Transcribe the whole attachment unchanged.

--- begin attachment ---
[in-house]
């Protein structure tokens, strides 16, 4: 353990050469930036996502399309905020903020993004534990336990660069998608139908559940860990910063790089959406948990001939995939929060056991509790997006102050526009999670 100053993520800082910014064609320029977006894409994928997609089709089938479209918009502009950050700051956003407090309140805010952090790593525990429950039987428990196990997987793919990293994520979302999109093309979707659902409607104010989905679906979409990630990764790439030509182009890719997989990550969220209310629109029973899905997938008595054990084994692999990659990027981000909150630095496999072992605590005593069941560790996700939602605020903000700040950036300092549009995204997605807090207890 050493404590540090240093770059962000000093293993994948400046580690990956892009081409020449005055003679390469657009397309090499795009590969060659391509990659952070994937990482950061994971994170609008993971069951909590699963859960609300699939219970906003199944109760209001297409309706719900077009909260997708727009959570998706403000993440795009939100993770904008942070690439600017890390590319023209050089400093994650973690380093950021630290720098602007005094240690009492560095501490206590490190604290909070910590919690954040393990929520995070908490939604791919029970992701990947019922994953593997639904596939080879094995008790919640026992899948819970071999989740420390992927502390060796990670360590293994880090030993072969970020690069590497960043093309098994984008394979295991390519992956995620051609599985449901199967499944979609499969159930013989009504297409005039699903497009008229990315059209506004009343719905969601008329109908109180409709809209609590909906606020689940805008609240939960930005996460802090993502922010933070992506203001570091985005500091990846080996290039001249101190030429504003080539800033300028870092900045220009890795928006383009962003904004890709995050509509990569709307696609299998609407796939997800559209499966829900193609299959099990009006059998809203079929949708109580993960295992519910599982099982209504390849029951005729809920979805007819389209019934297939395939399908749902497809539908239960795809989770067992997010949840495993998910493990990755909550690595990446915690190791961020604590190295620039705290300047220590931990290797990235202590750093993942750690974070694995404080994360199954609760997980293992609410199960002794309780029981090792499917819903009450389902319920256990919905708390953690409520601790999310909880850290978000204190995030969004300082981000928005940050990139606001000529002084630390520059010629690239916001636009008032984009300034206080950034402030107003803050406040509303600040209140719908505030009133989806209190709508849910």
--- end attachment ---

[in-house]
């Protein structure tokens, strides 16, 4: 353990050469930036996502399309905020903020993004534990336990660069998608139908559940860990910063790089959406948990001939995939929060056991509790997006102050526009999670 100053993520800082910014064609320029977006894409994928997609089709089938479209918009502009950050700051956003407090309140805010952090790593525990429950039987428990196990997987793919990293994520979302999109093309979707659902409607104010989905679906979409990630990764790439030509182009890719997989990550969220209310629109029973899905997938008595054990084994692999990659990027981000909150630095496999072992605590005593069941560790996700939602605020903000700040950036300092549009995204997605807090207890 050493404590540090240093770059962000000093293993994948400046580690990956892009081409020449005055003679390469657009397309090499795009590969060659391509990659952070994937990482950061994971994170609008993971069951909590699963859960609300699939219970906003199944109760209001297409309706719900077009909260997708727009959570998706403000993440795009939100993770904008942070690439600017890390590319023209050089400093994650973690380093950021630290720098602007005094240690009492560095501490206590490190604290909070910590919690954040393990929520995070908490939604791919029970992701990947019922994953593997639904596939080879094995008790919640026992899948819970071999989740420390992927502390060796990670360590293994880090030993072969970020690069590497960043093309098994984008394979295991390519992956995620051609599985449901199967499944979609499969159930013989009504297409005039699903497009008229990315059209506004009343719905969601008329109908109180409709809209609590909906606020689940805008609240939960930005996460802090993502922010933070992506203001570091985005500091990846080996290039001249101190030429504003080539800033300028870092900045220009890795928006383009962003904004890709995050509509990569709307696609299998609407796939997800559209499966829900193609299959099990009006059998809203079929949708109580993960295992519910599982099982209504390849029951005729809920979805007819389209019934297939395939399908749902497809539908239960795809989770067992997010949840495993998910493990990755909550690595990446915690190791961020604590190295620039705290300047220590931990290797990235202590750093993942750690974070694995404080994360199954609760997980293992609410199960002794309780029981090792499917819903009450389902319920256990919905708390953690409520601790999310909880850290978000204190995030969004300082981000928005940050990139606001000529002084630390520059010629690239916001636009008032984009300034206080950034402030107003803050406040509303600040209140719908505030009133989806209190709508849910």